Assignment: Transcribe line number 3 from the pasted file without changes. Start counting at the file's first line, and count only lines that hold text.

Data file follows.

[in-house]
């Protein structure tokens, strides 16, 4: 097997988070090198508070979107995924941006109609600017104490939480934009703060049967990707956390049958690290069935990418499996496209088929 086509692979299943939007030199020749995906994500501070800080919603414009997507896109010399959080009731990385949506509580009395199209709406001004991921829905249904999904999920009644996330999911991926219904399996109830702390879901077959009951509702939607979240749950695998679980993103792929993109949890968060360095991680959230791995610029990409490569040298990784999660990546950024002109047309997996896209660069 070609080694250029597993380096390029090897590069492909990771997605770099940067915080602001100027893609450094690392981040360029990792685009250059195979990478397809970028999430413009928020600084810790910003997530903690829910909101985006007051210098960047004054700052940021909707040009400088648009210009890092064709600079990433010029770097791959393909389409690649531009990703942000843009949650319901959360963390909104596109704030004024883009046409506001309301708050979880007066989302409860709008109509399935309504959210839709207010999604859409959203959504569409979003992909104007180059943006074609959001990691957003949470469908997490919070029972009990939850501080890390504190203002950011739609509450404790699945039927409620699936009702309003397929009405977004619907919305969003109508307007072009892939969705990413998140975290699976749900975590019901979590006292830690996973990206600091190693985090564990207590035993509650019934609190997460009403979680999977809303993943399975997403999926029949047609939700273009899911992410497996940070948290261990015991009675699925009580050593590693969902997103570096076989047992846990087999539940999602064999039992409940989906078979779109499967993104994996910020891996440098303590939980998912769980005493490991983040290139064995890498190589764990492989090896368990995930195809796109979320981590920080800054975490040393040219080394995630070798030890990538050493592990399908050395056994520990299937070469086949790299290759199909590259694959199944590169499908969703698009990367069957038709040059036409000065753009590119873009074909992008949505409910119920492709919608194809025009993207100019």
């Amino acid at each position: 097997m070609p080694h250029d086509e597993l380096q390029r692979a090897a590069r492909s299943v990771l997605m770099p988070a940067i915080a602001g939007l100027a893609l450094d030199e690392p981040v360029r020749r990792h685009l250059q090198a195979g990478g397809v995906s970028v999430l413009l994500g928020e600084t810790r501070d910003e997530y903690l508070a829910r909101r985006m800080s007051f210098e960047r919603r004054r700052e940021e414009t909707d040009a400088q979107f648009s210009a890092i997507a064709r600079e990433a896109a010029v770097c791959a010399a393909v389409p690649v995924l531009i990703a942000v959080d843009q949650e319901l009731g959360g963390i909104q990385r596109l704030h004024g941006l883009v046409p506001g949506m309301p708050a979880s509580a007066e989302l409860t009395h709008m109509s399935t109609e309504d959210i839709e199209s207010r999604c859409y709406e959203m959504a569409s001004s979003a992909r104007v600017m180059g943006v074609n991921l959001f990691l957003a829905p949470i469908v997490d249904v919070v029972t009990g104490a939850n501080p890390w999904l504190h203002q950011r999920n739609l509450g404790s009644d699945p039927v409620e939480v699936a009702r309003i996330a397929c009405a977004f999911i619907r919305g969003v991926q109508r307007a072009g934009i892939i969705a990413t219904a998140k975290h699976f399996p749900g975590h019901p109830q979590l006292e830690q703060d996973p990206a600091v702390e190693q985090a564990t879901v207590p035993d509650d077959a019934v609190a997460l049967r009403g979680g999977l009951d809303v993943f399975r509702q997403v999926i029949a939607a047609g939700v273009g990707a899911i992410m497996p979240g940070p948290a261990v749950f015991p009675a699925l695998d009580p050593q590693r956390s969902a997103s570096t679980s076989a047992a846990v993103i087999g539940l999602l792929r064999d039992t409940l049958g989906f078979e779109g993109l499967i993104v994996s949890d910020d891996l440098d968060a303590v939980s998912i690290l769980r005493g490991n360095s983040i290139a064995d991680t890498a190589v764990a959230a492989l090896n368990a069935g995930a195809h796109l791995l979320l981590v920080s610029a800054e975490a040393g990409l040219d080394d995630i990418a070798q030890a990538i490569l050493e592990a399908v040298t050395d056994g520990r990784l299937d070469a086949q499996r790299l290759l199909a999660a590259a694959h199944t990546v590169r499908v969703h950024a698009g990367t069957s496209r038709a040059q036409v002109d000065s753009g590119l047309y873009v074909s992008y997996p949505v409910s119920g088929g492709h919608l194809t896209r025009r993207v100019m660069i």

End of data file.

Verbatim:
């Amino acid at each position: 097997m070609p080694h250029d086509e597993l380096q390029r692979a090897a590069r492909s299943v990771l997605m770099p988070a940067i915080a602001g939007l100027a893609l450094d030199e690392p981040v360029r020749r990792h685009l250059q090198a195979g990478g397809v995906s970028v999430l413009l994500g928020e600084t810790r501070d910003e997530y903690l508070a829910r909101r985006m800080s007051f210098e960047r919603r004054r700052e940021e414009t909707d040009a400088q979107f648009s210009a890092i997507a064709r600079e990433a896109a010029v770097c791959a010399a393909v389409p690649v995924l531009i990703a942000v959080d843009q949650e319901l009731g959360g963390i909104q990385r596109l704030h004024g941006l883009v046409p506001g949506m309301p708050a979880s509580a007066e989302l409860t009395h709008m109509s399935t109609e309504d959210i839709e199209s207010r999604c859409y709406e959203m959504a569409s001004s979003a992909r104007v600017m180059g943006v074609n991921l959001f990691l957003a829905p949470i469908v997490d249904v919070v029972t009990g104490a939850n501080p890390w999904l504190h203002q950011r999920n739609l509450g404790s009644d699945p039927v409620e939480v699936a009702r309003i996330a397929c009405a977004f999911i619907r919305g969003v991926q109508r307007a072009g934009i892939i969705a990413t219904a998140k975290h699976f399996p749900g975590h019901p109830q979590l006292e830690q703060d996973p990206a600091v702390e190693q985090a564990t879901v207590p035993d509650d077959a019934v609190a997460l049967r009403g979680g999977l009951d809303v993943f399975r509702q997403v999926i029949a939607a047609g939700v273009g990707a899911i992410m497996p979240g940070p948290a261990v749950f015991p009675a699925l695998d009580p050593q590693r956390s969902a997103s570096t679980s076989a047992a846990v993103i087999g539940l999602l792929r064999d039992t409940l049958g989906f078979e779109g993109l499967i993104v994996s949890d910020d891996l440098d968060a303590v939980s998912i690290l769980r005493g490991n360095s983040i290139a064995d991680t890498a190589v764990a959230a492989l090896n368990a069935g995930a195809h796109l791995l979320l981590v920080s610029a800054e975490a040393g990409l040219d080394d995630i990418a070798q030890a990538i490569l050493e592990a399908v040298t050395d056994g520990r990784l299937d070469a086949q499996r790299l290759l199909a999660a590259a694959h199944t990546v590169r499908v969703h950024a698009g990367t069957s496209r038709a040059q036409v002109d000065s753009g590119l047309y873009v074909s992008y997996p949505v409910s119920g088929g492709h919608l194809t896209r025009r993207v100019m660069i």